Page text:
- The Washington Times - Thursday, June 14, 2007

Up to Standard?

So, is the White House really a Tom-free zone — as in Rep. Tom Tancredo? The Colorado Republican is taking issue with a Weekly Standard report about his banishment from 1600 Pennsylvania Avenue for criticisms of President Bush’s immigration policies.

“That was a pretty shabby piece of journalism,” Tancredo spokesman Carlos Espinosa said yesterday.

Mr. Espinosa was referring to “Tancredo’s Tall Tale,” which appeared Monday in the magazine, claiming that a gleeful Mr. Tancredo had perpetuated the notion that he was persona non grata in the Bush administration. The Standard, however, took Mr. Tancredo to task, citing an interview in this very newspaper that revealed the lawmaker actually had been invited to the White House at least a half-dozen times, “and showed up on most, if not all, of these occasions.”

Mr. Espinosa has parsed the Standard account with an eagle eye.

“Who was it they talked to? Who was the source in their piece? They never actually say they talked to [presidential adviser Karl] Rove. Were they just taking the word of some aide on the other end of a cell phone, rather than a private conversation with Tom? We need some insight on the news source here,” Mr. Espinosa said.

Hurricane Rush

A left-leaning county commission in Florida wants to stop broadcasting emergency hurricane information on one of the region’s top AM stations because it broadcasts Rush Limbaugh’s nationally syndicated talk-radio program.

The Fort Lauderdale-based Sun-Sentinel newspaper reports that Broward County’s all-Democrat commission ignored the recommendation of its emergency planners and did not renew a deal that had made radio station WIOD-610 AM the official station for emergency information from the county government for the past year.

Judy Sarver, the county’s public communications director, said she and other emergency planners wanted WIOD because of its signal strength, numerous FM sister stations and willingness to give Broward County top play, rather than Miami-Dade County. The deal guaranteed that news conferences from the county Emergency Operations Center in Plantation would be broadcast live and uncut.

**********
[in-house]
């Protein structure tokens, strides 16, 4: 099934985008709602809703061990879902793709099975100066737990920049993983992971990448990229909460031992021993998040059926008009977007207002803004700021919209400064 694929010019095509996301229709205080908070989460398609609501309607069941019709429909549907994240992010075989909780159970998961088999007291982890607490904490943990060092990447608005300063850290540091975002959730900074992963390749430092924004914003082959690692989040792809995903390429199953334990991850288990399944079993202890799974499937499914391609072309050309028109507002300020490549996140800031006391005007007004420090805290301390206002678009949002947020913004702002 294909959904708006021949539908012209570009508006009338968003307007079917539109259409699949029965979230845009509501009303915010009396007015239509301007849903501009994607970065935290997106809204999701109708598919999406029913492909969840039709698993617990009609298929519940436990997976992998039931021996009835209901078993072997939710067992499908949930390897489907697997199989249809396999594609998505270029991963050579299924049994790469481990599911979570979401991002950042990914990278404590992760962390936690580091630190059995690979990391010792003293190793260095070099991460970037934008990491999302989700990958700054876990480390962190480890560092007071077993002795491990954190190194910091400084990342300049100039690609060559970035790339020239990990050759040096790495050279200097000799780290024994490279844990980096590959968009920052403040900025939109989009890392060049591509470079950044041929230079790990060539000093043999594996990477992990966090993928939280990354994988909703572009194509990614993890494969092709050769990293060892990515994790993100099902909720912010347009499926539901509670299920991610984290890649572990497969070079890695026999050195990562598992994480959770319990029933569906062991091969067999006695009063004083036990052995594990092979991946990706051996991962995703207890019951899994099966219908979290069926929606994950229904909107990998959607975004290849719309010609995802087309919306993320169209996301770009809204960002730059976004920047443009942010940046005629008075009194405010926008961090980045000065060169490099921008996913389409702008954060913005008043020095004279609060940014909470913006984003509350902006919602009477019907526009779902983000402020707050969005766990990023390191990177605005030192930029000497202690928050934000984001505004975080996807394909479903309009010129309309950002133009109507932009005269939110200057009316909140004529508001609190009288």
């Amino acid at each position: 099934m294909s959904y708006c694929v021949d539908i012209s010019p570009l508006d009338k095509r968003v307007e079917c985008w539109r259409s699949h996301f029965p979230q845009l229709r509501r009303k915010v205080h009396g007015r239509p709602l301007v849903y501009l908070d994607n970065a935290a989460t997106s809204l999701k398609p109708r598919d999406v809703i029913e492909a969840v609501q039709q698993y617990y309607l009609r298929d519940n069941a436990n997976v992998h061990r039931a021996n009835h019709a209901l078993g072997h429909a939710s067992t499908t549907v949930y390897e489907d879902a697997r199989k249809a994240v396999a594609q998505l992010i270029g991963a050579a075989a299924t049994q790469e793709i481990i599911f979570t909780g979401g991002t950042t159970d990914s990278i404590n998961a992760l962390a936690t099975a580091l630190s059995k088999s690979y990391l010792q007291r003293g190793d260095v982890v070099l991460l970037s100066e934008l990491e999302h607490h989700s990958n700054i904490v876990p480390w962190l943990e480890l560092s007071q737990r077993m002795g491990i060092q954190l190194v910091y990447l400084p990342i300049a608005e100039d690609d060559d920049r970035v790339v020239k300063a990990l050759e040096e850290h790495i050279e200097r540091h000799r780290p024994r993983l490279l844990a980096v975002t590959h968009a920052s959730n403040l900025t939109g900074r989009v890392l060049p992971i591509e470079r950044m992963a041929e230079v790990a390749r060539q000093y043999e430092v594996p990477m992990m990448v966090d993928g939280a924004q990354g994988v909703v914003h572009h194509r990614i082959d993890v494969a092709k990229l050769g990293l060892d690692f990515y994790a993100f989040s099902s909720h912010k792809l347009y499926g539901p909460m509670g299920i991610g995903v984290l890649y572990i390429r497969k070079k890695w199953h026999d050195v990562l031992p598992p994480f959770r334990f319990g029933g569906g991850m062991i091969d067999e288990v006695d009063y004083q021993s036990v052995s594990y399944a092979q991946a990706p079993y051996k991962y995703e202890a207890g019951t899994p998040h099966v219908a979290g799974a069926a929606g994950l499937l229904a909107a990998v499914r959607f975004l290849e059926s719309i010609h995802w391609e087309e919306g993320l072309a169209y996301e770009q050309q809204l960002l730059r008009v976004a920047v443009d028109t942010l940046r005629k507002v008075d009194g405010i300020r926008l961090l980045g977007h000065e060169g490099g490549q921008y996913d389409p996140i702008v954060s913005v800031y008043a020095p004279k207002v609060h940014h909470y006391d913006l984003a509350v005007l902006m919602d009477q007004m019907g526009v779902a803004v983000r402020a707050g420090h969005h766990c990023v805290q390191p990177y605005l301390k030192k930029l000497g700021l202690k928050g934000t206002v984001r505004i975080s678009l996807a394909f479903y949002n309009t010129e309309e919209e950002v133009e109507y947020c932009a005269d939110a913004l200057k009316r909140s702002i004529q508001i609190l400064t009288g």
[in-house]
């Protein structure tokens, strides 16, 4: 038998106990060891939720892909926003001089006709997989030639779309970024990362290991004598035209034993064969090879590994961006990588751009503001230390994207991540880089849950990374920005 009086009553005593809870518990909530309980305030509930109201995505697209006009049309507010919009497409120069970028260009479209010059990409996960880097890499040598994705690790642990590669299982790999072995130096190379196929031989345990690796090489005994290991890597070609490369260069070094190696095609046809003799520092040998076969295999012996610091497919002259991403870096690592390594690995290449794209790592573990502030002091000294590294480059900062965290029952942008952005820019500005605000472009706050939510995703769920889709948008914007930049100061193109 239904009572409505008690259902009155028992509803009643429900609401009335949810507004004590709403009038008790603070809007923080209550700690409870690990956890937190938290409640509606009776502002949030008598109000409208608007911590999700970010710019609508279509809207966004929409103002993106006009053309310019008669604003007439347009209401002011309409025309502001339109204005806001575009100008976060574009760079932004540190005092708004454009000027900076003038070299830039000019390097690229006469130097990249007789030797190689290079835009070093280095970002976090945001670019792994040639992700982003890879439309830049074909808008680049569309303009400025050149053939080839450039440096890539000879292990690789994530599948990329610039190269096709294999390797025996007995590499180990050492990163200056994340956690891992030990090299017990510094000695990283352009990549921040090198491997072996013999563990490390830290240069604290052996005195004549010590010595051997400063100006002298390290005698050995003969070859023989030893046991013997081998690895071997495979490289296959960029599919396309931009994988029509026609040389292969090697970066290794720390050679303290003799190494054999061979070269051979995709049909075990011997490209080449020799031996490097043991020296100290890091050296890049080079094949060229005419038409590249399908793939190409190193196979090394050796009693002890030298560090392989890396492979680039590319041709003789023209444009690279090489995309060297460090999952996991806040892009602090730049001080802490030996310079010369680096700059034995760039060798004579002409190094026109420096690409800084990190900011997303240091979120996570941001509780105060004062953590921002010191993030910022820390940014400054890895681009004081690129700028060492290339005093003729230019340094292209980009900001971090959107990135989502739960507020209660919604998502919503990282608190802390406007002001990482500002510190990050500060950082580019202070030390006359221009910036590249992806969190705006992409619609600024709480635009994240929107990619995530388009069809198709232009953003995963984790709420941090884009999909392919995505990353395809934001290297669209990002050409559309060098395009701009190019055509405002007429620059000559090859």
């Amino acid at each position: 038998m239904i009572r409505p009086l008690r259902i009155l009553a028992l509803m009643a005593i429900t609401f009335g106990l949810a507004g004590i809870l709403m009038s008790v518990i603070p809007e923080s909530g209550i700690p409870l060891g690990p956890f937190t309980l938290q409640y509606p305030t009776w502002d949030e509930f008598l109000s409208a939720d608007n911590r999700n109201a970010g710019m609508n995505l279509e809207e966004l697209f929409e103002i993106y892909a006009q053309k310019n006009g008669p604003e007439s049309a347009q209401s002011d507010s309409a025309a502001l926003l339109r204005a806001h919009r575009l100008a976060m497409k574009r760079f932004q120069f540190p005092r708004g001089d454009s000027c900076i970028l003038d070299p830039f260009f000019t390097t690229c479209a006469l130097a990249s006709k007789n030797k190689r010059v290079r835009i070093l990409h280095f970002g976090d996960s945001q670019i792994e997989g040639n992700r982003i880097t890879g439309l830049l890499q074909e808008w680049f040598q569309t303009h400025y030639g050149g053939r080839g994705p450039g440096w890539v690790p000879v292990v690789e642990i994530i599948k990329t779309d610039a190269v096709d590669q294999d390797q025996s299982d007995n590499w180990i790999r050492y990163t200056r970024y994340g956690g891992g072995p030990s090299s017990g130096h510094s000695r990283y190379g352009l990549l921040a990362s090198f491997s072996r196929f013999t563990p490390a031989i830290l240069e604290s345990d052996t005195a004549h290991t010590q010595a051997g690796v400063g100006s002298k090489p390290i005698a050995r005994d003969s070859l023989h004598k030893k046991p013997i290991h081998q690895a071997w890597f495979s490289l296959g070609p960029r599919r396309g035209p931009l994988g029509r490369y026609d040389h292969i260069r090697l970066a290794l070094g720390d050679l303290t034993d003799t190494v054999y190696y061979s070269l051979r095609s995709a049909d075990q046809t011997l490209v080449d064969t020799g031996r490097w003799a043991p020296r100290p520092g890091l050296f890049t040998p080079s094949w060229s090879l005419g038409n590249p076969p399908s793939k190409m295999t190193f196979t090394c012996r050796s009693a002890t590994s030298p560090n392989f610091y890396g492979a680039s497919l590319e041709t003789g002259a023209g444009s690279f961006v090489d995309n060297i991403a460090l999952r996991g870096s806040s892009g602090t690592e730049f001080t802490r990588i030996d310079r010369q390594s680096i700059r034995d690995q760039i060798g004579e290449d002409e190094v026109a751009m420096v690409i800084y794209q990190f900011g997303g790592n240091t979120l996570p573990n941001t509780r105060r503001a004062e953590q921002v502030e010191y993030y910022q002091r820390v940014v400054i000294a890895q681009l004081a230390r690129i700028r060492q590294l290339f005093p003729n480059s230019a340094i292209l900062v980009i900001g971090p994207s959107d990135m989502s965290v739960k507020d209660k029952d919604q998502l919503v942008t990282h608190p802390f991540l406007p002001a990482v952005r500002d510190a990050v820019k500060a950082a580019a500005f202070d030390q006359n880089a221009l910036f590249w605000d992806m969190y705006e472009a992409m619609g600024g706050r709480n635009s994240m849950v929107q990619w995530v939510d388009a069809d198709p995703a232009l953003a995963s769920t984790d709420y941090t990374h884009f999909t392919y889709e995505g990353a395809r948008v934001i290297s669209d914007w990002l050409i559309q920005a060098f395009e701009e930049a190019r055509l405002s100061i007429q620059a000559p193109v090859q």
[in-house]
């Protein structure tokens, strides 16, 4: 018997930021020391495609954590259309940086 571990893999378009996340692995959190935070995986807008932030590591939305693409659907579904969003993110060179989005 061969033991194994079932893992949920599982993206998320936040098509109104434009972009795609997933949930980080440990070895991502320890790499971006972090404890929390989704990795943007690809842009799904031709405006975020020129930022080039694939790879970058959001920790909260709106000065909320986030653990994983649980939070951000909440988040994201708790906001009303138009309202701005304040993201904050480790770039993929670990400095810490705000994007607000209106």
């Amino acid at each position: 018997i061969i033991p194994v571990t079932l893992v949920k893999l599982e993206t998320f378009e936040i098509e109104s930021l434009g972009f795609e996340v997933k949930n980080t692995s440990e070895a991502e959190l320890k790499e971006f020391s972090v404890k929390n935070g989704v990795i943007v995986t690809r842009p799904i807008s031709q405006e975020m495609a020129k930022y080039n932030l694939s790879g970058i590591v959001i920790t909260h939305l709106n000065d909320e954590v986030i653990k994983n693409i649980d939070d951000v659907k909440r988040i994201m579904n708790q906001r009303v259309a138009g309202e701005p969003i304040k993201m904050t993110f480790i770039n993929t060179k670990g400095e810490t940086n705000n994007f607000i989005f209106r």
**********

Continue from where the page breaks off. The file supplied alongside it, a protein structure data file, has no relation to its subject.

But Commissioner Stacy Ritter said she would not support a station that aired Mr. Limbaugh and fellow conservative host Sean Hannity, and had a partnership with Fox News. “They have every right to speak, but we don’t have to do business with them,” she said.

Then Rush had his fun yesterday, calling the county’s qualms a sign of out-of-control partisanship. “They are politicizing the delivery of emergency news,” he said on his show. “They are making weather a partisan issue.”

Hard-liner

Washington Times reporter Stephen Dinan has connected the dots: President Bush’s new counselor, Ed Gillespie, is on record as opposing citizenship for illegal aliens — the key part of the immigration bill Mr. Bush is backing in Congress.

“Lawbreakers should not be rewarded with citizenship,” Mr. Gillespie, former chairman of the Republican National Committee, wrote in a Wall Street Journal column last year in the middle of the Senate immigration debate.

At the time, it was a bold position to take, given that Mr. Bush just months earlier had officially blessed a path to citizenship for illegal aliens, Mr. Dinan observed.

Mr. Gillespie did endorse a temporary-worker program for future workers and some sort of legal status for illegal aliens as a way to register them and make it easier for immigration authorities to track down those that didn’t register, and those that continued to enter the country illegally.